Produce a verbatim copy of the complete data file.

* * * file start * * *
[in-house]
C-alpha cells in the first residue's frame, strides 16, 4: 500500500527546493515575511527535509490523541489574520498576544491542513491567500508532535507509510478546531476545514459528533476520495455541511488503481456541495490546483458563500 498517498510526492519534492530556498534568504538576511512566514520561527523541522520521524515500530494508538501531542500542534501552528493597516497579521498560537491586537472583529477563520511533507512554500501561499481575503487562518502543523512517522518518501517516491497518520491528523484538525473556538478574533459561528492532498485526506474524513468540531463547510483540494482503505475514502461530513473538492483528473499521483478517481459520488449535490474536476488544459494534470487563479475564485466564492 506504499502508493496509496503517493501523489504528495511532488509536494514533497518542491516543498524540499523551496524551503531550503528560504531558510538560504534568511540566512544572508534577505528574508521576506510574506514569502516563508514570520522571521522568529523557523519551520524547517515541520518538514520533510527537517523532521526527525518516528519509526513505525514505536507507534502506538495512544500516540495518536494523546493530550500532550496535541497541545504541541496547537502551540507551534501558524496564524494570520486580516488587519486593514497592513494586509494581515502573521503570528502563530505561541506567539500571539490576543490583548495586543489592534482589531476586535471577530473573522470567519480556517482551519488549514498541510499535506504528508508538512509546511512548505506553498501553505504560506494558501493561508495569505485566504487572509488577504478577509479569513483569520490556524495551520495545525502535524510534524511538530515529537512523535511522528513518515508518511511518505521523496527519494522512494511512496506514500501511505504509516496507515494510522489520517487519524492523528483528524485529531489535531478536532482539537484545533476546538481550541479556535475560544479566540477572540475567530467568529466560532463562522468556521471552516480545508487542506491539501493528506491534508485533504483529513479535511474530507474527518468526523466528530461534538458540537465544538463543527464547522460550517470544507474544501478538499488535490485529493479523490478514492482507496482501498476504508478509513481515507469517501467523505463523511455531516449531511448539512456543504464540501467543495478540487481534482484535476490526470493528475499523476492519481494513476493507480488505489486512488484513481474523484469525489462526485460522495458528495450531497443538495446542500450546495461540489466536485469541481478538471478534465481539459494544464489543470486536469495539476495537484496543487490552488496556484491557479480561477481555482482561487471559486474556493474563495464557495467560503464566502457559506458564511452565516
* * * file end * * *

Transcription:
[in-house]
C-alpha cells in the first residue's frame, strides 16, 4: 500500500527546493515575511527535509490523541489574520498576544491542513491567500508532535507509510478546531476545514459528533476520495455541511488503481456541495490546483458563500 498517498510526492519534492530556498534568504538576511512566514520561527523541522520521524515500530494508538501531542500542534501552528493597516497579521498560537491586537472583529477563520511533507512554500501561499481575503487562518502543523512517522518518501517516491497518520491528523484538525473556538478574533459561528492532498485526506474524513468540531463547510483540494482503505475514502461530513473538492483528473499521483478517481459520488449535490474536476488544459494534470487563479475564485466564492 506504499502508493496509496503517493501523489504528495511532488509536494514533497518542491516543498524540499523551496524551503531550503528560504531558510538560504534568511540566512544572508534577505528574508521576506510574506514569502516563508514570520522571521522568529523557523519551520524547517515541520518538514520533510527537517523532521526527525518516528519509526513505525514505536507507534502506538495512544500516540495518536494523546493530550500532550496535541497541545504541541496547537502551540507551534501558524496564524494570520486580516488587519486593514497592513494586509494581515502573521503570528502563530505561541506567539500571539490576543490583548495586543489592534482589531476586535471577530473573522470567519480556517482551519488549514498541510499535506504528508508538512509546511512548505506553498501553505504560506494558501493561508495569505485566504487572509488577504478577509479569513483569520490556524495551520495545525502535524510534524511538530515529537512523535511522528513518515508518511511518505521523496527519494522512494511512496506514500501511505504509516496507515494510522489520517487519524492523528483528524485529531489535531478536532482539537484545533476546538481550541479556535475560544479566540477572540475567530467568529466560532463562522468556521471552516480545508487542506491539501493528506491534508485533504483529513479535511474530507474527518468526523466528530461534538458540537465544538463543527464547522460550517470544507474544501478538499488535490485529493479523490478514492482507496482501498476504508478509513481515507469517501467523505463523511455531516449531511448539512456543504464540501467543495478540487481534482484535476490526470493528475499523476492519481494513476493507480488505489486512488484513481474523484469525489462526485460522495458528495450531497443538495446542500450546495461540489466536485469541481478538471478534465481539459494544464489543470486536469495539476495537484496543487490552488496556484491557479480561477481555482482561487471559486474556493474563495464557495467560503464566502457559506458564511452565516